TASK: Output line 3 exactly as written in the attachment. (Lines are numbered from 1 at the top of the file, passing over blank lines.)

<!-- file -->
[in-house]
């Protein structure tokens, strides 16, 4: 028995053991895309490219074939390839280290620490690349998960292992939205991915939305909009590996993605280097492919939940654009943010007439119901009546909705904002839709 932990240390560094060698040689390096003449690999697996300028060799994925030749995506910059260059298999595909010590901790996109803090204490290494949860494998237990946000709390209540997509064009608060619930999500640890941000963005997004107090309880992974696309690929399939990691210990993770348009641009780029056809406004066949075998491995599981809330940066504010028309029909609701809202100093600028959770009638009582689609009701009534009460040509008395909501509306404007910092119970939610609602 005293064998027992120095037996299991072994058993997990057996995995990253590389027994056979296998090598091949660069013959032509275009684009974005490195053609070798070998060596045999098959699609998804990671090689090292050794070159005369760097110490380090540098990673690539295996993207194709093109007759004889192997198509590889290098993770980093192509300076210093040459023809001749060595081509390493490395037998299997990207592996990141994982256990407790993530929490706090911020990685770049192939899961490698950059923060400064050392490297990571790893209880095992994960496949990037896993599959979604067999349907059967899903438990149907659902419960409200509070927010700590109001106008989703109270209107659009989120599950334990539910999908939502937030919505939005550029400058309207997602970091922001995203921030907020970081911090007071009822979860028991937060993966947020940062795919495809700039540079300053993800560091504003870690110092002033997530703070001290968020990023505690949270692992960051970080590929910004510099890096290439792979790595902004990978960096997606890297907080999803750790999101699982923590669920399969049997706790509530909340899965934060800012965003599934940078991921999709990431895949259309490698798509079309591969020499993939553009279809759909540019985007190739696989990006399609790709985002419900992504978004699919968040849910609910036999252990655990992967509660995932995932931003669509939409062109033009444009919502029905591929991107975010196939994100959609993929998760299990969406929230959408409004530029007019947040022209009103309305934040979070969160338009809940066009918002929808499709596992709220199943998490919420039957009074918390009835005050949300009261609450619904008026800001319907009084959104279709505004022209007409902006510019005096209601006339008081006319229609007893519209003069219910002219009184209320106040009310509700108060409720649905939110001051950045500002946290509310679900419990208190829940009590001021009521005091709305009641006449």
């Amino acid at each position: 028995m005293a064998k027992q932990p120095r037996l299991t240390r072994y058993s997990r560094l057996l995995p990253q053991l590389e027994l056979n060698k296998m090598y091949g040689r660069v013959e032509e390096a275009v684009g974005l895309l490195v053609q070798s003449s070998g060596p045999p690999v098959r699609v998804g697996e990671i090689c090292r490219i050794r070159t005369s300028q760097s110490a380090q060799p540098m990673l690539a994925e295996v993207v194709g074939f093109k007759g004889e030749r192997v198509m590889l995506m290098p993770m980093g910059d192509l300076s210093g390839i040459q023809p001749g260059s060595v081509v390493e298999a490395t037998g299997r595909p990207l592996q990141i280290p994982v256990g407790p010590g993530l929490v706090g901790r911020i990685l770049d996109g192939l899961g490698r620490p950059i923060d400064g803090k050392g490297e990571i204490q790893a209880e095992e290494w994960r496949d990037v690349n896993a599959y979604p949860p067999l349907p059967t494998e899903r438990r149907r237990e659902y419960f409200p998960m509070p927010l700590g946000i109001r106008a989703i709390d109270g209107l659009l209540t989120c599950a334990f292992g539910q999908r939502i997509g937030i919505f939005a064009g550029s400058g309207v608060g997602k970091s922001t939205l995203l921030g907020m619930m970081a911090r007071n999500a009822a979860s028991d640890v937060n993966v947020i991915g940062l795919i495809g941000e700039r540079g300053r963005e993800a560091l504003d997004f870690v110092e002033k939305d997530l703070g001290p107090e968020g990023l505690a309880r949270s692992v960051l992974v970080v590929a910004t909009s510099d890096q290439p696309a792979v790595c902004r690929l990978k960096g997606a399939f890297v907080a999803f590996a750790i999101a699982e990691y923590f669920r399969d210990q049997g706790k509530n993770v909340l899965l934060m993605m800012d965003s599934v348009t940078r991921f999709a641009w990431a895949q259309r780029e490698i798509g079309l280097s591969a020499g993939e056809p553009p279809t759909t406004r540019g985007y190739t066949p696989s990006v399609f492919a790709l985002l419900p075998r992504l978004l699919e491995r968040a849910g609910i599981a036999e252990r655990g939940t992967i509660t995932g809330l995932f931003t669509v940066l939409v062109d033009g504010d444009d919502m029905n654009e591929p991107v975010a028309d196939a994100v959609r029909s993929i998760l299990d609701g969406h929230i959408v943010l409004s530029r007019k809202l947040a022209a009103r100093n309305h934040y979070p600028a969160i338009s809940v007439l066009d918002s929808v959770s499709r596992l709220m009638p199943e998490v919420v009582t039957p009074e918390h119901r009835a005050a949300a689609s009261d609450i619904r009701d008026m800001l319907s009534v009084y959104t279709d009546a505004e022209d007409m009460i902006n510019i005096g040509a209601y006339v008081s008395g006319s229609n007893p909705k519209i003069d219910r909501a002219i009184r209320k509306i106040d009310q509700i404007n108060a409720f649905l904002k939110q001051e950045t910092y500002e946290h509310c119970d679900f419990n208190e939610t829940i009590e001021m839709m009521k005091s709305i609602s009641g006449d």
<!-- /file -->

């Amino acid at each position: 028995m005293a064998k027992q932990p120095r037996l299991t240390r072994y058993s997990r560094l057996l995995p990253q053991l590389e027994l056979n060698k296998m090598y091949g040689r660069v013959e032509e390096a275009v684009g974005l895309l490195v053609q070798s003449s070998g060596p045999p690999v098959r699609v998804g697996e990671i090689c090292r490219i050794r070159t005369s300028q760097s110490a380090q060799p540098m990673l690539a994925e295996v993207v194709g074939f093109k007759g004889e030749r192997v198509m590889l995506m290098p993770m980093g910059d192509l300076s210093g390839i040459q023809p001749g260059s060595v081509v390493e298999a490395t037998g299997r595909p990207l592996q990141i280290p994982v256990g407790p010590g993530l929490v706090g901790r911020i990685l770049d996109g192939l899961g490698r620490p950059i923060d400064g803090k050392g490297e990571i204490q790893a209880e095992e290494w994960r496949d990037v690349n896993a599959y979604p949860p067999l349907p059967t494998e899903r438990r149907r237990e659902y419960f409200p998960m509070p927010l700590g946000i109001r106008a989703i709390d109270g209107l659009l209540t989120c599950a334990f292992g539910q999908r939502i997509g937030i919505f939005a064009g550029s400058g309207v608060g997602k970091s922001t939205l995203l921030g907020m619930m970081a911090r007071n999500a009822a979860s028991d640890v937060n993966v947020i991915g940062l795919i495809g941000e700039r540079g300053r963005e993800a560091l504003d997004f870690v110092e002033k939305d997530l703070g001290p107090e968020g990023l505690a309880r949270s692992v960051l992974v970080v590929a910004t909009s510099d890096q290439p696309a792979v790595c902004r690929l990978k960096g997606a399939f890297v907080a999803f590996a750790i999101a699982e990691y923590f669920r399969d210990q049997g706790k509530n993770v909340l899965l934060m993605m800012d965003s599934v348009t940078r991921f999709a641009w990431a895949q259309r780029e490698i798509g079309l280097s591969a020499g993939e056809p553009p279809t759909t406004r540019g985007y190739t066949p696989s990006v399609f492919a790709l985002l419900p075998r992504l978004l699919e491995r968040a849910g609910i599981a036999e252990r655990g939940t992967i509660t995932g809330l995932f931003t669509v940066l939409v062109d033009g504010d444009d919502m029905n654009e591929p991107v975010a028309d196939a994100v959609r029909s993929i998760l299990d609701g969406h929230i959408v943010l409004s530029r007019k809202l947040a022209a009103r100093n309305h934040y979070p600028a969160i338009s809940v007439l066009d918002s929808v959770s499709r596992l709220m009638p199943e998490v919420v009582t039957p009074e918390h119901r009835a005050a949300a689609s009261d609450i619904r009701d008026m800001l319907s009534v009084y959104t279709d009546a505004e022209d007409m009460i902006n510019i005096g040509a209601y006339v008081s008395g006319s229609n007893p909705k519209i003069d219910r909501a002219i009184r209320k509306i106040d009310q509700i404007n108060a409720f649905l904002k939110q001051e950045t910092y500002e946290h509310c119970d679900f419990n208190e939610t829940i009590e001021m839709m009521k005091s709305i609602s009641g006449d």